The logic of this idea, as Thomas Christensen has written, is that China has become “too big to fail.” If China experienced economic collapse or even prolonged economic stagnation, the world would struggle to maintain global prosperity and growth. If China fell into political turmoil, it could cause a humanitarian catastrophe within that country and destabilize large swaths of Asia. A faltering China would also, presumably, be less capable of helping to solve critical global problems. And in a worst-case scenario, a China plagued by economic and political upheaval might channel its frustrations outward in a fit of international aggression. “One of the worst possible Chinese futures from a U.S. perspective would be not China’s continued rise but its stagnation or even internal collapse,” Christensen writes. U.S. policy must therefore focus on encouraging continued Chinese growth, self-confidence and global influence, rather than seeking to thwart China’s rise or, worse still, to undermine its economy and polity.
This concept fits nicely with America’s preference for a positive-sum global order—one in which U.S. interests and the system as a whole benefit from the strength and prosperity of its members. Moreover, no one can dispute that a failed or failing China would indeed create grave problems for its neighbors, the United States, and the entire global community. Yet this idea, too, is becoming less and less adequate to addressing a U.S.-China relationship that appears more competitive every day.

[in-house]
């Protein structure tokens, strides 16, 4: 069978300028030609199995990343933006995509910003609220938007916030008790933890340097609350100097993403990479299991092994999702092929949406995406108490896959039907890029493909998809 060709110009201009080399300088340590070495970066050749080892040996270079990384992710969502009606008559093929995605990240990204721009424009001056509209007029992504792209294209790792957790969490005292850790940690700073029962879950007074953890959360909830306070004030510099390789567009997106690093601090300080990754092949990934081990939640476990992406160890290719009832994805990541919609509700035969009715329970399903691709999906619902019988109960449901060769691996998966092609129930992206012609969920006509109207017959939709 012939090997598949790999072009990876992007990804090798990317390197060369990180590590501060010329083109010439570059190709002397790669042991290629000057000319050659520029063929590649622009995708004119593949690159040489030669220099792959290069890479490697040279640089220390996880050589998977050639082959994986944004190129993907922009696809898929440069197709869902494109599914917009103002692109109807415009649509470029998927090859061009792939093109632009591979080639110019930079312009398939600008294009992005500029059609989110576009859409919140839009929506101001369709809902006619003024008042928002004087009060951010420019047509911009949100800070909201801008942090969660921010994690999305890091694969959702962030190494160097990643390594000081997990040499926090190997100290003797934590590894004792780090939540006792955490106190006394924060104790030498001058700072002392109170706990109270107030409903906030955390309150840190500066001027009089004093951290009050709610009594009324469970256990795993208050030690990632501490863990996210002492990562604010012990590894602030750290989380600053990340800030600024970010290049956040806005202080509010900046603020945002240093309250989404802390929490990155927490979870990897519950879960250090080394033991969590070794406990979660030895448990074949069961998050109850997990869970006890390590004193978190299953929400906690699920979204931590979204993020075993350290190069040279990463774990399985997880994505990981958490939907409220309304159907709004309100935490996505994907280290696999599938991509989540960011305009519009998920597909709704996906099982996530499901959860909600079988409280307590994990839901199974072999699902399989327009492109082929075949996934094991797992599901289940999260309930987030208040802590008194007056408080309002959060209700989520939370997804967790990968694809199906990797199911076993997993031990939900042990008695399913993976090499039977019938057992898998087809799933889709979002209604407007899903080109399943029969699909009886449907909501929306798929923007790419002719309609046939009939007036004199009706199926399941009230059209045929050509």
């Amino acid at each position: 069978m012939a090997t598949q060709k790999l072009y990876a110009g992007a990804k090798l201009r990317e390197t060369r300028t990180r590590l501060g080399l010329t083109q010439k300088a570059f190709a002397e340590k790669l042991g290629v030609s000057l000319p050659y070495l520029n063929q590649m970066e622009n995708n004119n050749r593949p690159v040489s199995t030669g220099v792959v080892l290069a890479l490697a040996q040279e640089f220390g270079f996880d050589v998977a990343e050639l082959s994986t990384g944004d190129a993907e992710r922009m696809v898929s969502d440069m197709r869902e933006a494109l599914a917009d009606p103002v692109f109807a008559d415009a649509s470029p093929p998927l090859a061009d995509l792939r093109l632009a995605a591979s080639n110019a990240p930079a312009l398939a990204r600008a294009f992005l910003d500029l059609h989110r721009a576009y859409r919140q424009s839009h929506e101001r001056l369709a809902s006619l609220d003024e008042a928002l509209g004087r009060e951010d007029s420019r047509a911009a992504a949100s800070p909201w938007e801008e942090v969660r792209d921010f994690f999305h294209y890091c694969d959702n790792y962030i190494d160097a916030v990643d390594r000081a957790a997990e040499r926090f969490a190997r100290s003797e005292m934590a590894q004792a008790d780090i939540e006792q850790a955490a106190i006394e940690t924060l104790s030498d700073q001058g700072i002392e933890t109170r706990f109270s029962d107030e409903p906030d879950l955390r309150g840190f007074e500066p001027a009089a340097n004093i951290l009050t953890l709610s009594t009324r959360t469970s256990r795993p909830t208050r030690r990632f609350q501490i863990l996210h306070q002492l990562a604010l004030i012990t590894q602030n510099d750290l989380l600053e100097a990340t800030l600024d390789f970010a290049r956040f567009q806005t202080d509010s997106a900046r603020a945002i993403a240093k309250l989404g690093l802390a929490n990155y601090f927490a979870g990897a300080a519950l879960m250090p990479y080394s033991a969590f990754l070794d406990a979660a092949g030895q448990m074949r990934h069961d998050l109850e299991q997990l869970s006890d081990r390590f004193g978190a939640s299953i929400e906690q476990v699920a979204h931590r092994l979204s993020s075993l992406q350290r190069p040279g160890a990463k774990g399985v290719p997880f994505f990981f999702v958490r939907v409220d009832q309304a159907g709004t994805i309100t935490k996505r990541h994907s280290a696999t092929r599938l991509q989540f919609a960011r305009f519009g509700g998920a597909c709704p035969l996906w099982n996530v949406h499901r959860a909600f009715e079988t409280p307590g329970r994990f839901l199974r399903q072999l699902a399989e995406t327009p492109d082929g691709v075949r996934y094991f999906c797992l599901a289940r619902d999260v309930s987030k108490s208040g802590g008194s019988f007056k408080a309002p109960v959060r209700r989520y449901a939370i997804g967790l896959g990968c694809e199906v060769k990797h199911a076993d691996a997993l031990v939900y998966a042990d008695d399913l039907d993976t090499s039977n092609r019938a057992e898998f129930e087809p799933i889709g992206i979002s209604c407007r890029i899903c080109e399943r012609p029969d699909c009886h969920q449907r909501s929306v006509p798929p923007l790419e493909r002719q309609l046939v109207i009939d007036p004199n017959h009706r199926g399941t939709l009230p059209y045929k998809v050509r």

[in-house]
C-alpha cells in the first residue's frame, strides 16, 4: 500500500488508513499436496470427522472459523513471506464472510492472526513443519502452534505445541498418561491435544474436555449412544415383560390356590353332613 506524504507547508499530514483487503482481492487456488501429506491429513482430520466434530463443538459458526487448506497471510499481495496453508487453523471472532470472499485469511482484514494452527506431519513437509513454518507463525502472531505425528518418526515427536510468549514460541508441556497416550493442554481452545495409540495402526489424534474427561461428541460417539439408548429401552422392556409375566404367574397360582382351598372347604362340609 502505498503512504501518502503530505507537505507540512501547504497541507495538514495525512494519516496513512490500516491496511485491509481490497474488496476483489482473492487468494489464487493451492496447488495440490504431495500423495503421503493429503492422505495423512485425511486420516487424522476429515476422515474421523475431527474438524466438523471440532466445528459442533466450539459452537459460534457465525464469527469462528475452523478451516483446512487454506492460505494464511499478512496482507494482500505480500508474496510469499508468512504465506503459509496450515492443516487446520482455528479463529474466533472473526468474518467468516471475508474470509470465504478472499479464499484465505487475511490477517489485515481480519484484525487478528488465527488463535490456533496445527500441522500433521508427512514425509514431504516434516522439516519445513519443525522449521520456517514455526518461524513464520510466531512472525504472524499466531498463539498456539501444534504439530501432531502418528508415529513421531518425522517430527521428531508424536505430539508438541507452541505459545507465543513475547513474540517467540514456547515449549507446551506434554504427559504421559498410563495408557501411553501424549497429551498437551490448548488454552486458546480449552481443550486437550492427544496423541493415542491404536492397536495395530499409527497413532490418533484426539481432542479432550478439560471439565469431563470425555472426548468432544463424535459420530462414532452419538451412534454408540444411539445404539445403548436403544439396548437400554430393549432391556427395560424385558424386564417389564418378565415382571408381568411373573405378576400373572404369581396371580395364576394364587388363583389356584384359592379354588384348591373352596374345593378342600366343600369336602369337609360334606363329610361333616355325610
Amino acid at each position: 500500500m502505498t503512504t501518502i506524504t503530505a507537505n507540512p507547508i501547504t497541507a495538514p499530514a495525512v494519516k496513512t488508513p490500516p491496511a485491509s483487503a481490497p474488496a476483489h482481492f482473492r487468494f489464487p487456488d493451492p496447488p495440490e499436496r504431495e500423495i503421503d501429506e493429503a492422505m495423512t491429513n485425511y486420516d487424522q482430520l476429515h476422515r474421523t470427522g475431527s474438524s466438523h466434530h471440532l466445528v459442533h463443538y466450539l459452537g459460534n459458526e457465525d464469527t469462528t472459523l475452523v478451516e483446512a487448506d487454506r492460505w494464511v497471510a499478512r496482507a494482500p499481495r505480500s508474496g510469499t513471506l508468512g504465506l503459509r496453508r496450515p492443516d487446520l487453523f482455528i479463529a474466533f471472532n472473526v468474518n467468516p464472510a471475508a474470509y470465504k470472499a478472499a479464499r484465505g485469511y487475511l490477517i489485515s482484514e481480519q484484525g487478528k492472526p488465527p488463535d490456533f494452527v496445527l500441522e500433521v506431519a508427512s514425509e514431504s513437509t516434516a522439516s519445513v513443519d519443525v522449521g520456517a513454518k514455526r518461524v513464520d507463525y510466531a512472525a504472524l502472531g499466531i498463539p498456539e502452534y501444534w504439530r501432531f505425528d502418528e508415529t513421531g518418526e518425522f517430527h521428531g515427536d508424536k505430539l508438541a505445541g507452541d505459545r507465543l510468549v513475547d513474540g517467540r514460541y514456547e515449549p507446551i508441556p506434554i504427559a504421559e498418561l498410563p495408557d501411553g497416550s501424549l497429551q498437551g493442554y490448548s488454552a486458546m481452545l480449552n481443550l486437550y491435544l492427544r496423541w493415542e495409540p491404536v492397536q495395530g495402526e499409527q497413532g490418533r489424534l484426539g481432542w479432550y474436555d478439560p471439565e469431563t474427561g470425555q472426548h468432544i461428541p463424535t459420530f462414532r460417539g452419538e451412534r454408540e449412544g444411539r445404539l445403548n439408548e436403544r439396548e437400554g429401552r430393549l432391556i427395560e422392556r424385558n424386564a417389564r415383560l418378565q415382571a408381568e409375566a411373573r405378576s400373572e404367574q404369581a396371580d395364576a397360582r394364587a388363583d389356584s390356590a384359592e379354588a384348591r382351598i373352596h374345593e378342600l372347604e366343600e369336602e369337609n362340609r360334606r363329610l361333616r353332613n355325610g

If taken literally, of course, this precept would cause U.S. officials to focus more on empowering China than on restraining its more dangerous impulses—even as those impulses become more and more disruptive to peace and stability in the Asia-Pacific. Indeed, this idea has frequently led officials, such as President Obama, to argue that the international system cannot function without a strong and assertive China—just as China develops the coercive capabilities and refines the assertive practices that are increasingly allowing it to challenge that system. And as grave as the difficulties caused by a weak China would be, those caused by a strong China, a potential peer rival that is already seeking primacy along its periphery and may well harbor long-term ambitions that are greater still, could be even graver. After all, could there be any threat starker than a revisionist authoritarian power with roughly four times the population of the United States?
Chinese debility may indeed have been more threatening than Chinese strength in the 1990s, or even a decade ago. Today, however, a weaker China no longer looks so bad.
THE FINAL illusion that needs dispelling is that China is the adversary of tomorrow, not today. For many years, U.S. observers have seen the China challenge coming. Yet they have persistently argued that the challenge remains on the fairly distant horizon. “China is like that long book you’ve always been meaning to read,” a U.S. official once told me, “but you always end up waiting until next summer.”